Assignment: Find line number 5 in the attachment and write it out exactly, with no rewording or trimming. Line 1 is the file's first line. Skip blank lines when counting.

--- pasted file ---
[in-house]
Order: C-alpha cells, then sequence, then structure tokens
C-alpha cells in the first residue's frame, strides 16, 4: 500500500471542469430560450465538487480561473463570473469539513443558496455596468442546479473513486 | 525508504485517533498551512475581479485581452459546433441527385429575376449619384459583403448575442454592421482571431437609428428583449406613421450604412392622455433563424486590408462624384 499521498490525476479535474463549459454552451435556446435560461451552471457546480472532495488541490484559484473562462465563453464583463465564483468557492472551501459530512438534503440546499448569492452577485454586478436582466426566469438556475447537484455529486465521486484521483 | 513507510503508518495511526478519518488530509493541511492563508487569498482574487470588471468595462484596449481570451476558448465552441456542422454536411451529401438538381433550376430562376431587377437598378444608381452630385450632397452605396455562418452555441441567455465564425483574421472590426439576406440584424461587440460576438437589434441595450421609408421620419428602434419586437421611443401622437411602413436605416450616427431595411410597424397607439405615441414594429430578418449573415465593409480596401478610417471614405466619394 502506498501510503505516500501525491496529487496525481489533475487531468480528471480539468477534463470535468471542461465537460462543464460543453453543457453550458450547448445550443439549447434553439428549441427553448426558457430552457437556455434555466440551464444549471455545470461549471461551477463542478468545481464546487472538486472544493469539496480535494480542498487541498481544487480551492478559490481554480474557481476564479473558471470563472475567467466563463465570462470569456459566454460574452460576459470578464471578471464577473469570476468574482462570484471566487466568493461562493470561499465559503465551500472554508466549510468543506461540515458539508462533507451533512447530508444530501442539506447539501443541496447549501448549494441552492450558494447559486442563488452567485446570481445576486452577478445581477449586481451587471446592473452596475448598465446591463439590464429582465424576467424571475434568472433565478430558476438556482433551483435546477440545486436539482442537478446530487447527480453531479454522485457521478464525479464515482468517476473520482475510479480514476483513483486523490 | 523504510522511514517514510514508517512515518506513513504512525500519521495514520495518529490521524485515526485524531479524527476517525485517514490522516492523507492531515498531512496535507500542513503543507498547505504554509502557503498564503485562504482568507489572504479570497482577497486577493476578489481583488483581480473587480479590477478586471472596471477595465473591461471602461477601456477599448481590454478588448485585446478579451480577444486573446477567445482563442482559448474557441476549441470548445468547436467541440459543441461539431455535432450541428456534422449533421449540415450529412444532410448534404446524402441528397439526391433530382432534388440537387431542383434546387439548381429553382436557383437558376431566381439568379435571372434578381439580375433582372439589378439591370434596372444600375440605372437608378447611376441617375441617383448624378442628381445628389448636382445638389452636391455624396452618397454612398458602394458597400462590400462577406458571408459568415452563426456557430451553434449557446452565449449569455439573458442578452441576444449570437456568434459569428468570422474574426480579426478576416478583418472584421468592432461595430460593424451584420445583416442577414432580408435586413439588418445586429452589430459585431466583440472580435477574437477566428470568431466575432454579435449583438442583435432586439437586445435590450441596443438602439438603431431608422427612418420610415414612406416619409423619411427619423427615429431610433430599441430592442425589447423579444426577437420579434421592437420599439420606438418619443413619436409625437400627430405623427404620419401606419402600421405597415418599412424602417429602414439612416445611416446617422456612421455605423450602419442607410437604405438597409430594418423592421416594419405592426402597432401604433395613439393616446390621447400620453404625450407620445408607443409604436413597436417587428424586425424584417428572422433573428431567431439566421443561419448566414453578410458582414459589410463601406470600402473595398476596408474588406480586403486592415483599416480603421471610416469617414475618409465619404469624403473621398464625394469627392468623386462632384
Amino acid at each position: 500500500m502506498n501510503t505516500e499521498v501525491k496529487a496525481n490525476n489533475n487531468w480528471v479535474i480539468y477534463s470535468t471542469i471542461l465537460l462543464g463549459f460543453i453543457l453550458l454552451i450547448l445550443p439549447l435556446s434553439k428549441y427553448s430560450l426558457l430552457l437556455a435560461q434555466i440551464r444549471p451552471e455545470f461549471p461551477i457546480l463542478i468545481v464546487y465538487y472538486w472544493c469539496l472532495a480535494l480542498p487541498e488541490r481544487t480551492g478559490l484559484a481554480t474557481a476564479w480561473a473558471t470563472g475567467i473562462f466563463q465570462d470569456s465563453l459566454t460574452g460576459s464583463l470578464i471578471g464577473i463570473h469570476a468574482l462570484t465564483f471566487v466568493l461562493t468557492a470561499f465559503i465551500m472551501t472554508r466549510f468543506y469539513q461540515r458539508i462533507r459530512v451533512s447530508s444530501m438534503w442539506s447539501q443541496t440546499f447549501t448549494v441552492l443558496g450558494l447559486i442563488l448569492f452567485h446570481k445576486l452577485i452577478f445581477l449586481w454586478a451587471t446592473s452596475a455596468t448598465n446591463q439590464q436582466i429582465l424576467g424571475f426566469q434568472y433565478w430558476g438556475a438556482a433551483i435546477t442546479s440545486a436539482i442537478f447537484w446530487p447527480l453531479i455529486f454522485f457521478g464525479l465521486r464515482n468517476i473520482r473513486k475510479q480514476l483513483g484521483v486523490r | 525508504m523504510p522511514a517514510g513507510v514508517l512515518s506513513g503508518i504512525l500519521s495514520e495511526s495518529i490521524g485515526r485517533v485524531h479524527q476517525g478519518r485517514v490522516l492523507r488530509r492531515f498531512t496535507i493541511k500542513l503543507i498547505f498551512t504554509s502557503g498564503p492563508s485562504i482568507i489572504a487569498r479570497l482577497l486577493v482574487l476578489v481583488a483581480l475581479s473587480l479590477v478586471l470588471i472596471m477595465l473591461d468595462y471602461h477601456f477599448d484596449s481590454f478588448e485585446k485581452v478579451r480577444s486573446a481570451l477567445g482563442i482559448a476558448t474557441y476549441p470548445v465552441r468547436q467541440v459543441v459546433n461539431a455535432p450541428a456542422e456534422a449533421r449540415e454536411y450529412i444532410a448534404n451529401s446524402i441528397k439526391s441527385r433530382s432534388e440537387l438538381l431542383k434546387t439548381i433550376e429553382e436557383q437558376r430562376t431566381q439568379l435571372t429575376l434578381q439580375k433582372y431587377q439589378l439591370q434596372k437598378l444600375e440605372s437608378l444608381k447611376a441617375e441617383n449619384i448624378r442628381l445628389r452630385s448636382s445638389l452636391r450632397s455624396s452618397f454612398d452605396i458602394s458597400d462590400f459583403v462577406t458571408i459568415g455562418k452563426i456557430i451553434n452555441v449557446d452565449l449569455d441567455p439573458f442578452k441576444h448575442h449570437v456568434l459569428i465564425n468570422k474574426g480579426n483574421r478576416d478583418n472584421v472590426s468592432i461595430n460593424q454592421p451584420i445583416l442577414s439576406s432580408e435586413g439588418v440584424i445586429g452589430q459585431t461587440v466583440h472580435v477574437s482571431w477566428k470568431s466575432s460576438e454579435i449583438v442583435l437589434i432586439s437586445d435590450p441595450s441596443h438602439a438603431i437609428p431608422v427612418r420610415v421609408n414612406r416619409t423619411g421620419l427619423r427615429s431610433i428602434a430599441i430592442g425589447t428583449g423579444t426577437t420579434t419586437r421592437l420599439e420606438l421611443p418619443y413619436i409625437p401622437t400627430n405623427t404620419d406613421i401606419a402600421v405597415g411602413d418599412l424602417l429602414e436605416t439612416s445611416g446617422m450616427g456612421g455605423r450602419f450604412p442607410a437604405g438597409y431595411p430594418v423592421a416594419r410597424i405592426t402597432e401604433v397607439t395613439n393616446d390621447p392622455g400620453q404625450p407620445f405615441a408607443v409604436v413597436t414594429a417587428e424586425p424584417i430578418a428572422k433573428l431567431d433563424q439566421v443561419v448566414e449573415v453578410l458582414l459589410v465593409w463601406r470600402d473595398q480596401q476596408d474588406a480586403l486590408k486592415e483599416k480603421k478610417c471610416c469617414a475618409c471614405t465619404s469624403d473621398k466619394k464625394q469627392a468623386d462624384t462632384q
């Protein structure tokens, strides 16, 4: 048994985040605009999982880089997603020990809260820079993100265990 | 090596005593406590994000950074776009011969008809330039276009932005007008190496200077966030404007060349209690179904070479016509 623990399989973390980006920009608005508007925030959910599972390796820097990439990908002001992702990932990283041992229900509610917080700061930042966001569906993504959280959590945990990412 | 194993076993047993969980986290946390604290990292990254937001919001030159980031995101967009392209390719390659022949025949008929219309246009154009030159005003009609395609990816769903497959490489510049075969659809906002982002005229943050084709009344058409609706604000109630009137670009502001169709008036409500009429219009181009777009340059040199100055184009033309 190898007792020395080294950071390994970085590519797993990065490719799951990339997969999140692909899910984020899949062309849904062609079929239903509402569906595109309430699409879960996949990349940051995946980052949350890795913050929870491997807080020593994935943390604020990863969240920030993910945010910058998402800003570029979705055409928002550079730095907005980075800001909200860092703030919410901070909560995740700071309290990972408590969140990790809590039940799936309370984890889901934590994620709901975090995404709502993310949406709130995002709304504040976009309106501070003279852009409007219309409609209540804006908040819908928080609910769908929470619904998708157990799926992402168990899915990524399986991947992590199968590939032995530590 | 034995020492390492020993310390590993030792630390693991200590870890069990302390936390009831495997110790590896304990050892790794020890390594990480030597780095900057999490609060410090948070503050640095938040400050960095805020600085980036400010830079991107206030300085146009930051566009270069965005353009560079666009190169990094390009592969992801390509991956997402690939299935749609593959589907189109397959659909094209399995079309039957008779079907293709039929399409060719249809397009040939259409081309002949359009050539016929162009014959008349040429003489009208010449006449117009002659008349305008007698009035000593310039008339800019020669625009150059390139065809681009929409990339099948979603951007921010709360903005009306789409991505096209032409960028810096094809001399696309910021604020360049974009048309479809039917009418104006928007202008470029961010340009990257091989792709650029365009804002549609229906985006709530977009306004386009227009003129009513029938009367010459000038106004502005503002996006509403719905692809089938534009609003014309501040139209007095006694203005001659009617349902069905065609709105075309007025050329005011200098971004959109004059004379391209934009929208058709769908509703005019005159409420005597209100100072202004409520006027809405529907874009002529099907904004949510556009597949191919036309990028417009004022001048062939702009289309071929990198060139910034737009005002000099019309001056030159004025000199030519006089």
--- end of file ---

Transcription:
């Protein structure tokens, strides 16, 4: 048994985040605009999982880089997603020990809260820079993100265990 | 090596005593406590994000950074776009011969008809330039276009932005007008190496200077966030404007060349209690179904070479016509 623990399989973390980006920009608005508007925030959910599972390796820097990439990908002001992702990932990283041992229900509610917080700061930042966001569906993504959280959590945990990412 | 194993076993047993969980986290946390604290990292990254937001919001030159980031995101967009392209390719390659022949025949008929219309246009154009030159005003009609395609990816769903497959490489510049075969659809906002982002005229943050084709009344058409609706604000109630009137670009502001169709008036409500009429219009181009777009340059040199100055184009033309 190898007792020395080294950071390994970085590519797993990065490719799951990339997969999140692909899910984020899949062309849904062609079929239903509402569906595109309430699409879960996949990349940051995946980052949350890795913050929870491997807080020593994935943390604020990863969240920030993910945010910058998402800003570029979705055409928002550079730095907005980075800001909200860092703030919410901070909560995740700071309290990972408590969140990790809590039940799936309370984890889901934590994620709901975090995404709502993310949406709130995002709304504040976009309106501070003279852009409007219309409609209540804006908040819908928080609910769908929470619904998708157990799926992402168990899915990524399986991947992590199968590939032995530590 | 034995020492390492020993310390590993030792630390693991200590870890069990302390936390009831495997110790590896304990050892790794020890390594990480030597780095900057999490609060410090948070503050640095938040400050960095805020600085980036400010830079991107206030300085146009930051566009270069965005353009560079666009190169990094390009592969992801390509991956997402690939299935749609593959589907189109397959659909094209399995079309039957008779079907293709039929399409060719249809397009040939259409081309002949359009050539016929162009014959008349040429003489009208010449006449117009002659008349305008007698009035000593310039008339800019020669625009150059390139065809681009929409990339099948979603951007921010709360903005009306789409991505096209032409960028810096094809001399696309910021604020360049974009048309479809039917009418104006928007202008470029961010340009990257091989792709650029365009804002549609229906985006709530977009306004386009227009003129009513029938009367010459000038106004502005503002996006509403719905692809089938534009609003014309501040139209007095006694203005001659009617349902069905065609709105075309007025050329005011200098971004959109004059004379391209934009929208058709769908509703005019005159409420005597209100100072202004409520006027809405529907874009002529099907904004949510556009597949191919036309990028417009004022001048062939702009289309071929990198060139910034737009005002000099019309001056030159004025000199030519006089």